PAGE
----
And who has to do all that again? Oh, yes, it’s me… the mother.

Because whip cream drips from the chandelier. Tree limbs come crashing down even in sunny skies. Mothering never ceases, even for mothers who must get up and get themselves out of the house to go to a paying job somewhere else, work for a boss who doesn’t care about homemade musical instruments being due, or why there are splotches of whipped cream and sunscreen all over your shirt at 8am, or how you must daily agonize over the smallest, yet biggest, of choices – braces or college? crew award ceremony or third grade history play?

And yet, for all the crazy, we are lucky still. We have our freedom, our privilege, our choices. We can wear whatever we like, go wherever we please, indulge our children to our hearts’ (or wallets’) content.

In most places around the globe women fare much, much worse. Most women struggle daily for adequate food and water for their children. A roof over their heads. They are not concerned about after-school activities or how snug one’s socks fit or any of that nonsense. They wish for food, immunizations, freedom from violence and disease, education for their daughters as well as their sons.

In Afghanistan, women may not leave their homes without wearing a burqa. Yet even five years ago the cost of a burqa was equal to five months’ salary. Yet no woman, under Taliban law, may hold a job. So women in entire communities share a burqa, only leaving their homes under the direst and rarest of circumstances.

The legally mandated burqa has also become a severe financial hardship. The veil now costs the equivalent of five months salary – if any women were still receiving one. Most cannot afford to buy the garment, and whole neighborhoods must share one. It can take several days for a woman’s turn to come round; even if she has money to shop for food, she can’t go out until then.  From – Buried Alive, Afghan Women Under the Taliban

Women are told to stay home and care for children, blacken their windows, leave their jobs, stop wearing make up, mingle only with men in their direct family, give up every bit of freedom and independence they once knew… that is the religious role of women, which must be strictly legislated and enforced, according to these men.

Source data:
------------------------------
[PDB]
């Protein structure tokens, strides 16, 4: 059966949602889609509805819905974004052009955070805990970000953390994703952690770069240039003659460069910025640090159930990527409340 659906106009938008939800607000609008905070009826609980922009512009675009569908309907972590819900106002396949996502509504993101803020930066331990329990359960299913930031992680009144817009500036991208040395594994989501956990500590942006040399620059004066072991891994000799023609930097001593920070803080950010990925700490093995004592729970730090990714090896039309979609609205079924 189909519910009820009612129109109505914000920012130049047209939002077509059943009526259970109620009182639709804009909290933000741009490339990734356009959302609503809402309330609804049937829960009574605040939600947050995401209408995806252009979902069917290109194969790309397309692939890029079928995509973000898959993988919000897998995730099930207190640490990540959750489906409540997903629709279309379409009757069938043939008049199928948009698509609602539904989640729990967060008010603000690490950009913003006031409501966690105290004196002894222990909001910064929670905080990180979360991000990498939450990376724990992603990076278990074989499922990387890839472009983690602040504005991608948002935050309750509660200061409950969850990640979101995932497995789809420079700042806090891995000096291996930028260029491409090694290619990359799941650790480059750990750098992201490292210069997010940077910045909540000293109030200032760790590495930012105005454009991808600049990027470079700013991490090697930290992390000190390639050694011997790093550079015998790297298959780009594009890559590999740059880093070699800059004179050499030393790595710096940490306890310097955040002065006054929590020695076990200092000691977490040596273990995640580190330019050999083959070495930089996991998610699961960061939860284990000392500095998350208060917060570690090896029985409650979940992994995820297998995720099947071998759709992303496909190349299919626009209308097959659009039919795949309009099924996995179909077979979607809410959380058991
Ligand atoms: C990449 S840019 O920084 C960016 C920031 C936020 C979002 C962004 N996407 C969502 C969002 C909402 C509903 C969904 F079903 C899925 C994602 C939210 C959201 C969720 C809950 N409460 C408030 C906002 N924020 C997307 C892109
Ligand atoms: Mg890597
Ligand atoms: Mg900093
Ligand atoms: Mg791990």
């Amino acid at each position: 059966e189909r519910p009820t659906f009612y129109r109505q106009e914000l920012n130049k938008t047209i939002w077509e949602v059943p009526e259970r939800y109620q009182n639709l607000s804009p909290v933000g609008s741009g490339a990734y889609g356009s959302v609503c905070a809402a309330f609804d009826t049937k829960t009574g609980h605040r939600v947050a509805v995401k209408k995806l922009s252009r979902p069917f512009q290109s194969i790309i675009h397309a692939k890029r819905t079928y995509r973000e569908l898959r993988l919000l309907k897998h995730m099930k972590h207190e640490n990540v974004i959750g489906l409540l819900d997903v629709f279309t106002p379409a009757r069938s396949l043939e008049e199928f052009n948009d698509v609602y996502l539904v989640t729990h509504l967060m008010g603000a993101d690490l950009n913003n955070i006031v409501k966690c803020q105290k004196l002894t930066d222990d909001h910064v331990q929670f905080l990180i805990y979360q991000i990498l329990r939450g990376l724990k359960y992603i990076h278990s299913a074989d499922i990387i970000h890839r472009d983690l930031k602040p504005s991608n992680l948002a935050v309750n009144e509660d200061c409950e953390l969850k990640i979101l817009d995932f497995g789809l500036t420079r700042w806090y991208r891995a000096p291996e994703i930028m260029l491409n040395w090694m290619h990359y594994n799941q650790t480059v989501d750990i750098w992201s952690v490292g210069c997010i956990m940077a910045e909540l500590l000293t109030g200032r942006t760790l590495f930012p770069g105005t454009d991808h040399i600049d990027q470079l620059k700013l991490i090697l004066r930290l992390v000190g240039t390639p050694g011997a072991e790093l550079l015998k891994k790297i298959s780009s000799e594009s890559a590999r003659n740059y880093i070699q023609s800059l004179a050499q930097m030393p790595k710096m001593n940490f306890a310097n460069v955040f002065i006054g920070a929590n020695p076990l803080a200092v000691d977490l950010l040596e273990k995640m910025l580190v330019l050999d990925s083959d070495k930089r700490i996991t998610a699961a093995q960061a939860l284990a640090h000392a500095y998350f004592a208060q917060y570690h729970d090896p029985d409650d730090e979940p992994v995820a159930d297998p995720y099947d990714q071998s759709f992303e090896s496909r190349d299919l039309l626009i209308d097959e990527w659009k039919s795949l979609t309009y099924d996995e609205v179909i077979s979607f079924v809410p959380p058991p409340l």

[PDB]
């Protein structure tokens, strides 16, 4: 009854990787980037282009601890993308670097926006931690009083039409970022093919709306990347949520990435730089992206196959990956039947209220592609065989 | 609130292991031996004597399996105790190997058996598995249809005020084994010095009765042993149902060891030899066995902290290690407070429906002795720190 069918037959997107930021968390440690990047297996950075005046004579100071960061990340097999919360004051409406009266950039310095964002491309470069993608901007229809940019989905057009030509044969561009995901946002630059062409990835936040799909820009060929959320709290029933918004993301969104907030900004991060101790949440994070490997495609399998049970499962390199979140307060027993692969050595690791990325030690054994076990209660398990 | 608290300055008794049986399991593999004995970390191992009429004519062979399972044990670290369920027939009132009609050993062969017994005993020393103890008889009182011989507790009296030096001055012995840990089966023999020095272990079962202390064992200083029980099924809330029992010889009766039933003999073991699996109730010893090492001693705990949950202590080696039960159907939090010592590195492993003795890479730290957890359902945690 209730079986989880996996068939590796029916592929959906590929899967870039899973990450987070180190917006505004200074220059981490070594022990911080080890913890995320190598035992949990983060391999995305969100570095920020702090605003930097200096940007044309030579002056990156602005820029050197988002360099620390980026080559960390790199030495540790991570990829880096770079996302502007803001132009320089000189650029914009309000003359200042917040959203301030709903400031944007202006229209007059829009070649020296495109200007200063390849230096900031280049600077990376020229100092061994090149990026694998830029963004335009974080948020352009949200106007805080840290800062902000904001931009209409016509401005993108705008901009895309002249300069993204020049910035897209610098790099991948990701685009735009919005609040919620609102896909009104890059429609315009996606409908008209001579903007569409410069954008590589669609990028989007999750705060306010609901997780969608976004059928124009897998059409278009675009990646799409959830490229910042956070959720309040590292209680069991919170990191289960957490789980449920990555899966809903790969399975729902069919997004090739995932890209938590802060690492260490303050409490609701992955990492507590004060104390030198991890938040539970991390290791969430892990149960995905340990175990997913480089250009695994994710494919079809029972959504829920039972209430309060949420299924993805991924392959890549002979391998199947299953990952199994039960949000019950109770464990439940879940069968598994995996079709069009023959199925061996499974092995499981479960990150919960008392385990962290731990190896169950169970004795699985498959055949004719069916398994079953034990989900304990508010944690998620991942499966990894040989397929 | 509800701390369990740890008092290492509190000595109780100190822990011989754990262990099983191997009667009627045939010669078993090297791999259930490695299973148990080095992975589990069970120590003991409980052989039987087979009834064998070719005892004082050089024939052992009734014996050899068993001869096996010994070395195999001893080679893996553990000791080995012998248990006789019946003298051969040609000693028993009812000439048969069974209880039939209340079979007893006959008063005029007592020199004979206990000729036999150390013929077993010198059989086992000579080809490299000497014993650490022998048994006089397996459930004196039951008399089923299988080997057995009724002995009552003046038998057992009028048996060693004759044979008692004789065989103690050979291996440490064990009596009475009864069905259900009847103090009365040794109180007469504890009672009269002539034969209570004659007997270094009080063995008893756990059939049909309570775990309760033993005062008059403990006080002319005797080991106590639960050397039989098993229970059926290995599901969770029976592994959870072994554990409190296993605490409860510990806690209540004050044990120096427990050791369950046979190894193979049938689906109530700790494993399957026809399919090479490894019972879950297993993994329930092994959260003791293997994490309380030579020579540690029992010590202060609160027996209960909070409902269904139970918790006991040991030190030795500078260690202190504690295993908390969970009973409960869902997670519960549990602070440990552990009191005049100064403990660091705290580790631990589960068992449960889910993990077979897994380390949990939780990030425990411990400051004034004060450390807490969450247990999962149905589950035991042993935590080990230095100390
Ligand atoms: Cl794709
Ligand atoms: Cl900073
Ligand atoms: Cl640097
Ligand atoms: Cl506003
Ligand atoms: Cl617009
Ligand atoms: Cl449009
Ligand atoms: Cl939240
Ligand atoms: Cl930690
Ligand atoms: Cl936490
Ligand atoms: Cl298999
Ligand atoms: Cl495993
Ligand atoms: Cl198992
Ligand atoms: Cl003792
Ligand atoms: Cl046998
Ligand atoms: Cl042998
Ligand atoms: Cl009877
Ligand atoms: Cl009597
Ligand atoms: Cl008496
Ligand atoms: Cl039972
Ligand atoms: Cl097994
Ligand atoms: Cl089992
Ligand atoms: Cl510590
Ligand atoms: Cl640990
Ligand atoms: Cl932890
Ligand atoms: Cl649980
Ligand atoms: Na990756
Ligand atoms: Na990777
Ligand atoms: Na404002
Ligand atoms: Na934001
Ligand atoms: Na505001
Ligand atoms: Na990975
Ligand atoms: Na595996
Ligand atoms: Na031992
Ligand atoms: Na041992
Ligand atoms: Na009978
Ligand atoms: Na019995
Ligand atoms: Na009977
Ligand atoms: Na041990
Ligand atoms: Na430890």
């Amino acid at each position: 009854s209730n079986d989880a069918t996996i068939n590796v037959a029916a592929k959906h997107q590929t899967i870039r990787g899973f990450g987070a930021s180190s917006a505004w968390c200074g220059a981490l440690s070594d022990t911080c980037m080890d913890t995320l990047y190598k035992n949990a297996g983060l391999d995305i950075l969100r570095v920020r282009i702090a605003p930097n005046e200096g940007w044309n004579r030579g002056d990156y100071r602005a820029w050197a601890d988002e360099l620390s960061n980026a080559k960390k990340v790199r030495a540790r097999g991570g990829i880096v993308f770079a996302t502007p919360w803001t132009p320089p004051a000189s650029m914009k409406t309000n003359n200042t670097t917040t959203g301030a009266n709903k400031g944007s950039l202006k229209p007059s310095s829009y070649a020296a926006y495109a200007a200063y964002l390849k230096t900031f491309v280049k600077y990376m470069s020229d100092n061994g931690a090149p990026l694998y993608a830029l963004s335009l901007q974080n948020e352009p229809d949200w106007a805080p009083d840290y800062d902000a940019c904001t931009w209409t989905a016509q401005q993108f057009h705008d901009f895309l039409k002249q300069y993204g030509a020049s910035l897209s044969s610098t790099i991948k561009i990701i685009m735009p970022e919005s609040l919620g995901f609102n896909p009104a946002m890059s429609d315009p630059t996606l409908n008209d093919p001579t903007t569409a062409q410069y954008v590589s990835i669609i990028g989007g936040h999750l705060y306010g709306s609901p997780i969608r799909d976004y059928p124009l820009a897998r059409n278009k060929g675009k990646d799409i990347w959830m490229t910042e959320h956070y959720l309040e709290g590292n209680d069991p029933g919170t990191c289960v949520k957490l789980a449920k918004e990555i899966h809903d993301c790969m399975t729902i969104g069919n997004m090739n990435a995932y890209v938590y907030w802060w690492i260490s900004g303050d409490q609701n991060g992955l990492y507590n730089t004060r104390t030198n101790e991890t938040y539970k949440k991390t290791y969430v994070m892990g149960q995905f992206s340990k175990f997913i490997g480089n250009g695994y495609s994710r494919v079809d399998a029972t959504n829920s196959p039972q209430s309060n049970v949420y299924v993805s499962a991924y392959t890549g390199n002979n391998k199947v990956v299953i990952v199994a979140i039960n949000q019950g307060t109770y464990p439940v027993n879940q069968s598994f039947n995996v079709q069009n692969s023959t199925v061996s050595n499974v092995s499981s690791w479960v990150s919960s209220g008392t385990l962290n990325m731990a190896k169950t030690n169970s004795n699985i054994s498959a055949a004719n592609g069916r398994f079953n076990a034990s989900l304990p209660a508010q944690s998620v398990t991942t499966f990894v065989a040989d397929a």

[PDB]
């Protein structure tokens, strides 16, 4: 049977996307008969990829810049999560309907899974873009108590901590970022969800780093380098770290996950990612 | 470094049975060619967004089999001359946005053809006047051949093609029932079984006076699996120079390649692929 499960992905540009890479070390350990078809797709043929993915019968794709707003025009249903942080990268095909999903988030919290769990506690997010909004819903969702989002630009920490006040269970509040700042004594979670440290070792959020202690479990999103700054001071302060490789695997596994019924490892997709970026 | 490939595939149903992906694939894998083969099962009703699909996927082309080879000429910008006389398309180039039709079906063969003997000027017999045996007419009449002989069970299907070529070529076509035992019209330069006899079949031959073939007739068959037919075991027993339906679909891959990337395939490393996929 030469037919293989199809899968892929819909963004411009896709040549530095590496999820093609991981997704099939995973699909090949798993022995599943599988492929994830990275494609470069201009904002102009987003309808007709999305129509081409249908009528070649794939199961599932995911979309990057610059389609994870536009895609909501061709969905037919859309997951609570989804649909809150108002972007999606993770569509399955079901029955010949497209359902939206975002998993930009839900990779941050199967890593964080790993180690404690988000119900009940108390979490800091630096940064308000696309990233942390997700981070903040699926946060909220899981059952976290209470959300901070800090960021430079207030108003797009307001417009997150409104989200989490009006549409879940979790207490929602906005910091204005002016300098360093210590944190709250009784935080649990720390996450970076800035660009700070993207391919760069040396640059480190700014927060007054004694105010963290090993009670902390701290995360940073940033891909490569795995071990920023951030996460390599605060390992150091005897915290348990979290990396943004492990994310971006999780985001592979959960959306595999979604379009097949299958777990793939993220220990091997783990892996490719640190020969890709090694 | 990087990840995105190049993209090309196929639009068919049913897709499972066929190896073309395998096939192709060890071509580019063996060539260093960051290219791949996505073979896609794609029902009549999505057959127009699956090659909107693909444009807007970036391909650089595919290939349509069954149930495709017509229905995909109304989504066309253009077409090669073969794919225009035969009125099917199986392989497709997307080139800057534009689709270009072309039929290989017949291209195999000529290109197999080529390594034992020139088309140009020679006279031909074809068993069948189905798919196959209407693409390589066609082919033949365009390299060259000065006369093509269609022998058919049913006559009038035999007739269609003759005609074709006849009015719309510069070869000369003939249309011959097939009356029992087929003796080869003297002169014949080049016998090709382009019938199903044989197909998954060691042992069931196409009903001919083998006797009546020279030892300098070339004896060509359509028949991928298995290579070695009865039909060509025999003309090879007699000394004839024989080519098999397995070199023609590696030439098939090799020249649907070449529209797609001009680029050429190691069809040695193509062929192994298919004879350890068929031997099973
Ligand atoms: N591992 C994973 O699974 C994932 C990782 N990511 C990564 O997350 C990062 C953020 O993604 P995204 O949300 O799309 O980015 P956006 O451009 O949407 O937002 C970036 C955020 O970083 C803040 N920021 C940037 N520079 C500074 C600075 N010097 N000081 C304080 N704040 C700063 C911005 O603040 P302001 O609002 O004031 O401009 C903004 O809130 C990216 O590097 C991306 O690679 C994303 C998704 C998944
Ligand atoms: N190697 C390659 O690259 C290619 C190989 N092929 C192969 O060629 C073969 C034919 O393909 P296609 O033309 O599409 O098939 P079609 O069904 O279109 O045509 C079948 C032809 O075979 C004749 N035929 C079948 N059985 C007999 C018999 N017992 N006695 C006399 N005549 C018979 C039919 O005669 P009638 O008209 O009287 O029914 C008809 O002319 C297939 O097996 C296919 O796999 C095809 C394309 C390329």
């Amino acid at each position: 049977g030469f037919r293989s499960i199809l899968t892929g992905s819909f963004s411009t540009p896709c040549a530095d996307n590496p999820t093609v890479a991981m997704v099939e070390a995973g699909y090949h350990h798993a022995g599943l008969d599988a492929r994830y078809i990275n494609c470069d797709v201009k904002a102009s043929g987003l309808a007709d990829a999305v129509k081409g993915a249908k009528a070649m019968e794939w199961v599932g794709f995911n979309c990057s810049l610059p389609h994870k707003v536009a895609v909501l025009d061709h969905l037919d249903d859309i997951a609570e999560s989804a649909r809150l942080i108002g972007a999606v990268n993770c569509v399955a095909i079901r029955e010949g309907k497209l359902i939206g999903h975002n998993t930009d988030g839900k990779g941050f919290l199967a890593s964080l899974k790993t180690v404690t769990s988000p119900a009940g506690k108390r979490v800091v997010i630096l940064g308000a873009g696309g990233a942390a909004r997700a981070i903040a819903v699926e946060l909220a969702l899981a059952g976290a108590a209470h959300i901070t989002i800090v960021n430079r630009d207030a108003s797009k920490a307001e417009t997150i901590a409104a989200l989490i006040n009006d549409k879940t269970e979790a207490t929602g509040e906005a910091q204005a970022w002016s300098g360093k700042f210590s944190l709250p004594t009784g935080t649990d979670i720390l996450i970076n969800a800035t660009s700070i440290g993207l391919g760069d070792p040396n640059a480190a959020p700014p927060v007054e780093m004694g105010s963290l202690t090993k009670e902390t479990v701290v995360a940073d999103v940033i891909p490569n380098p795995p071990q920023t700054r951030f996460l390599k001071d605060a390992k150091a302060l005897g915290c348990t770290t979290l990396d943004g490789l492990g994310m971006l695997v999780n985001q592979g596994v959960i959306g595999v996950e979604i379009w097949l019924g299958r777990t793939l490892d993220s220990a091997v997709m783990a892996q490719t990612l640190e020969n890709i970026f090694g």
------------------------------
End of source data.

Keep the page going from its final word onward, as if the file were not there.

Before the Taliban ban on female employment, 70 percent of the teachers in Kabul were women, as were 50 percent of the civil servants and university students, and 40 percent of the doctors.

Why does the regime insist that women be confined at home? Reducing women to mere objects, the minister of education says, “It’s like having a flower, or a rose. You water it and keep it at home for yourself, to look at it and smell it. It [a woman] is not supposed to be taken out of the house to be smelled.” Another Taliban leader is less poetic: “There are only two places for Afghan women – in her husband’s house, and in the graveyard.”

I don’t see how the current legislative bombs that have been leveled here in our country are any different in philosophy than those imposed on Afghanistan’s women by the Taliban. They are radical, fundamental notions, couched as ‘principles’, that stem from religious zealotry and are meant to disempower and enslave women to men. Period. This is happening now, here, in the United States of America, in the Republican party. I urge all women to think very carefully before they vote. Republicans publicly denounce they are waging a ‘war on women’, yet legislatively they are doing just that, all across this country.

This is not about belief in a higher power. This is about your daily freedoms, your current way of life, your ability to choose to mother or not as you see fit. The fact that I, as a woman in 2012 living in the US, feel threatened enough to write this, is a whole lot of crazy. Yet it’s become reality, too. And now you, the mother, must make a choice.

Aftab, an Afghan girl, waits to receive vaccination for polio in a UNICEF-organised countrywide campaign, in the central province of Ghor September 13, 2009. Once at the heart of the medieval Ghorid empire stretching between present-day Iran and South Asia, Ghor is now an obscure place, with no proper roads, hospitals and schools. (REUTERS/Maria Golovnina) #